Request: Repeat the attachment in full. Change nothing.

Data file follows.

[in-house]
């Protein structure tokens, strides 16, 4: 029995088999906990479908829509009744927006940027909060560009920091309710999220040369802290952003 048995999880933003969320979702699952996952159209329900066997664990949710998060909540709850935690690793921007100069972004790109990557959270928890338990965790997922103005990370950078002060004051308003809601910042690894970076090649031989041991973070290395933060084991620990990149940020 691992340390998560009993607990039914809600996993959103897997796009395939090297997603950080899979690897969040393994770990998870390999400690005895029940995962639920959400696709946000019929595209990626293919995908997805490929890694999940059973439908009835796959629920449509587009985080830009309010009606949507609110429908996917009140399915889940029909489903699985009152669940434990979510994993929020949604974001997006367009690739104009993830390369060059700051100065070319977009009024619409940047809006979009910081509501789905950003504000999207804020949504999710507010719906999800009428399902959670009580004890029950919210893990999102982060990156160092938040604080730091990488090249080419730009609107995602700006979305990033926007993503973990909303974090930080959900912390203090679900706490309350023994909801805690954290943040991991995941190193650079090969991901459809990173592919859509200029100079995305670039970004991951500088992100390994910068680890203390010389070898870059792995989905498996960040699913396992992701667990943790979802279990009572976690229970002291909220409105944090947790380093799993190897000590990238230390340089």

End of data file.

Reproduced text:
[in-house]
């Protein structure tokens, strides 16, 4: 029995088999906990479908829509009744927006940027909060560009920091309710999220040369802290952003 048995999880933003969320979702699952996952159209329900066997664990949710998060909540709850935690690793921007100069972004790109990557959270928890338990965790997922103005990370950078002060004051308003809601910042690894970076090649031989041991973070290395933060084991620990990149940020 691992340390998560009993607990039914809600996993959103897997796009395939090297997603950080899979690897969040393994770990998870390999400690005895029940995962639920959400696709946000019929595209990626293919995908997805490929890694999940059973439908009835796959629920449509587009985080830009309010009606949507609110429908996917009140399915889940029909489903699985009152669940434990979510994993929020949604974001997006367009690739104009993830390369060059700051100065070319977009009024619409940047809006979009910081509501789905950003504000999207804020949504999710507010719906999800009428399902959670009580004890029950919210893990999102982060990156160092938040604080730091990488090249080419730009609107995602700006979305990033926007993503973990909303974090930080959900912390203090679900706490309350023994909801805690954290943040991991995941190193650079090969991901459809990173592919859509200029100079995305670039970004991951500088992100390994910068680890203390010389070898870059792995989905498996960040699913396992992701667990943790979802279990009572976690229970002291909220409105944090947790380093799993190897000590990238230390340089």